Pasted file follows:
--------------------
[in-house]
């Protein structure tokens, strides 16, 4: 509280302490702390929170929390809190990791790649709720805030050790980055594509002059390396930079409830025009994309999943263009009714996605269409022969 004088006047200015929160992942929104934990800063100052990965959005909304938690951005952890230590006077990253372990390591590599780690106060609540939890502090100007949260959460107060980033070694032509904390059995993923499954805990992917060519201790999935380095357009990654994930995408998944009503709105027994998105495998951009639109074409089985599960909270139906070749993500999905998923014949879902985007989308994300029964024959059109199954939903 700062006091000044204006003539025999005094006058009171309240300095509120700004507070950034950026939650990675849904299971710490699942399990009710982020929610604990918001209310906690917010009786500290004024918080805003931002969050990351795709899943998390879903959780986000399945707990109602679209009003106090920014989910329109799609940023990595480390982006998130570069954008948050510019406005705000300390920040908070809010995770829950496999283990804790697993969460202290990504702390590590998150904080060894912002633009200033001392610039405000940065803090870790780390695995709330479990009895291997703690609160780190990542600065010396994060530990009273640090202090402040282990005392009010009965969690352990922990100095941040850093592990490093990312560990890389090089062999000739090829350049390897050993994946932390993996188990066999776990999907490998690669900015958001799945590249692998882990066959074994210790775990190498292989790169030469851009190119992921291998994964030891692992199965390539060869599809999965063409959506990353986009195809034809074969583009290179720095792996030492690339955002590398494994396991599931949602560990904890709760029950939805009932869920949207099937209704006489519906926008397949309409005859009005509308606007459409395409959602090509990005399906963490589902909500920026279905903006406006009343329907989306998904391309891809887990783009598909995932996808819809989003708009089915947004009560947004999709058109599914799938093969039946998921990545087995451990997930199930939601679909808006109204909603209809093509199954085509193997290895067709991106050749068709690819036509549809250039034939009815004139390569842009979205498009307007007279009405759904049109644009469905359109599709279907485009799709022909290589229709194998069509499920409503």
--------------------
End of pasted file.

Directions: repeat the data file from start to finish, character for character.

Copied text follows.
[in-house]
């Protein structure tokens, strides 16, 4: 509280302490702390929170929390809190990791790649709720805030050790980055594509002059390396930079409830025009994309999943263009009714996605269409022969 004088006047200015929160992942929104934990800063100052990965959005909304938690951005952890230590006077990253372990390591590599780690106060609540939890502090100007949260959460107060980033070694032509904390059995993923499954805990992917060519201790999935380095357009990654994930995408998944009503709105027994998105495998951009639109074409089985599960909270139906070749993500999905998923014949879902985007989308994300029964024959059109199954939903 700062006091000044204006003539025999005094006058009171309240300095509120700004507070950034950026939650990675849904299971710490699942399990009710982020929610604990918001209310906690917010009786500290004024918080805003931002969050990351795709899943998390879903959780986000399945707990109602679209009003106090920014989910329109799609940023990595480390982006998130570069954008948050510019406005705000300390920040908070809010995770829950496999283990804790697993969460202290990504702390590590998150904080060894912002633009200033001392610039405000940065803090870790780390695995709330479990009895291997703690609160780190990542600065010396994060530990009273640090202090402040282990005392009010009965969690352990922990100095941040850093592990490093990312560990890389090089062999000739090829350049390897050993994946932390993996188990066999776990999907490998690669900015958001799945590249692998882990066959074994210790775990190498292989790169030469851009190119992921291998994964030891692992199965390539060869599809999965063409959506990353986009195809034809074969583009290179720095792996030492690339955002590398494994396991599931949602560990904890709760029950939805009932869920949207099937209704006489519906926008397949309409005859009005509308606007459409395409959602090509990005399906963490589902909500920026279905903006406006009343329907989306998904391309891809887990783009598909995932996808819809989003708009089915947004009560947004999709058109599914799938093969039946998921990545087995451990997930199930939601679909808006109204909603209809093509199954085509193997290895067709991106050749068709690819036509549809250039034939009815004139390569842009979205498009307007007279009405759904049109644009469905359109599709279907485009799709022909290589229709194998069509499920409503």